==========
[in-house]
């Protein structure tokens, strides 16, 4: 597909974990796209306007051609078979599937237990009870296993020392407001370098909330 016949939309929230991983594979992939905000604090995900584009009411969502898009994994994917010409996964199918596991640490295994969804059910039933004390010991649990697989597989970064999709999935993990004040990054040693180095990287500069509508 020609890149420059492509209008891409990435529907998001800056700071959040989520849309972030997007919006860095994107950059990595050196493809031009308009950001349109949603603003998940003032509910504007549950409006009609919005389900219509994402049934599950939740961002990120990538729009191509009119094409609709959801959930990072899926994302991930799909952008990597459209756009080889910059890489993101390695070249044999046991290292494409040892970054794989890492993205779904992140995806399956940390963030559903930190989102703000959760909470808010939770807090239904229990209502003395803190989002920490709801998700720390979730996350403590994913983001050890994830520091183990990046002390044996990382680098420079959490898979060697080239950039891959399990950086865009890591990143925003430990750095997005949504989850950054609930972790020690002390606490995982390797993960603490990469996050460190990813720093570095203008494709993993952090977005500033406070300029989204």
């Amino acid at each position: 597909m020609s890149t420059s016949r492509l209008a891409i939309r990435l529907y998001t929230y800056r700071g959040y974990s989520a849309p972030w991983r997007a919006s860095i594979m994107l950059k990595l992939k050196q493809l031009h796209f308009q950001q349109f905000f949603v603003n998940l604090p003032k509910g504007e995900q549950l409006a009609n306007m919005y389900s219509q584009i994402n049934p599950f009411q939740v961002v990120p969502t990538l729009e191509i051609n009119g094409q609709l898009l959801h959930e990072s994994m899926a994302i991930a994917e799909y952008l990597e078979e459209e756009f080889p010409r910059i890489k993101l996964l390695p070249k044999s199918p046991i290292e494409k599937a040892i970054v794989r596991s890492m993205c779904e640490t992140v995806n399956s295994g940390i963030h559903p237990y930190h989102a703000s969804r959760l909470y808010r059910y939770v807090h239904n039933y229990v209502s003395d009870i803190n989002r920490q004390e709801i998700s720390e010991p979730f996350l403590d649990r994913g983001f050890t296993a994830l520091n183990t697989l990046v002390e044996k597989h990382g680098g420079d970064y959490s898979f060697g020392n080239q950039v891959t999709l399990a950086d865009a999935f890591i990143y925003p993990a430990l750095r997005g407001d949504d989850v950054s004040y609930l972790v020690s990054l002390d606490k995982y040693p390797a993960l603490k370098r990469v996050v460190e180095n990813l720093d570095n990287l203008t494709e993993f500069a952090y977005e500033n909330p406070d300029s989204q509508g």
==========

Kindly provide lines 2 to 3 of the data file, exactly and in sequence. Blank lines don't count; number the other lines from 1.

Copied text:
């Protein structure tokens, strides 16, 4: 597909974990796209306007051609078979599937237990009870296993020392407001370098909330 016949939309929230991983594979992939905000604090995900584009009411969502898009994994994917010409996964199918596991640490295994969804059910039933004390010991649990697989597989970064999709999935993990004040990054040693180095990287500069509508 020609890149420059492509209008891409990435529907998001800056700071959040989520849309972030997007919006860095994107950059990595050196493809031009308009950001349109949603603003998940003032509910504007549950409006009609919005389900219509994402049934599950939740961002990120990538729009191509009119094409609709959801959930990072899926994302991930799909952008990597459209756009080889910059890489993101390695070249044999046991290292494409040892970054794989890492993205779904992140995806399956940390963030559903930190989102703000959760909470808010939770807090239904229990209502003395803190989002920490709801998700720390979730996350403590994913983001050890994830520091183990990046002390044996990382680098420079959490898979060697080239950039891959399990950086865009890591990143925003430990750095997005949504989850950054609930972790020690002390606490995982390797993960603490990469996050460190990813720093570095203008494709993993952090977005500033406070300029989204």
């Amino acid at each position: 597909m020609s890149t420059s016949r492509l209008a891409i939309r990435l529907y998001t929230y800056r700071g959040y974990s989520a849309p972030w991983r997007a919006s860095i594979m994107l950059k990595l992939k050196q493809l031009h796209f308009q950001q349109f905000f949603v603003n998940l604090p003032k509910g504007e995900q549950l409006a009609n306007m919005y389900s219509q584009i994402n049934p599950f009411q939740v961002v990120p969502t990538l729009e191509i051609n009119g094409q609709l898009l959801h959930e990072s994994m899926a994302i991930a994917e799909y952008l990597e078979e459209e756009f080889p010409r910059i890489k993101l996964l390695p070249k044999s199918p046991i290292e494409k599937a040892i970054v794989r596991s890492m993205c779904e640490t992140v995806n399956s295994g940390i963030h559903p237990y930190h989102a703000s969804r959760l909470y808010r059910y939770v807090h239904n039933y229990v209502s003395d009870i803190n989002r920490q004390e709801i998700s720390e010991p979730f996350l403590d649990r994913g983001f050890t296993a994830l520091n183990t697989l990046v002390e044996k597989h990382g680098g420079d970064y959490s898979f060697g020392n080239q950039v891959t999709l399990a950086d865009a999935f890591i990143y925003p993990a430990l750095r997005g407001d949504d989850v950054s004040y609930l972790v020690s990054l002390d606490k995982y040693p390797a993960l603490k370098r990469v996050v460190e180095n990813l720093d570095n990287l203008t494709e993993f500069a952090y977005e500033n909330p406070d300029s989204q509508g």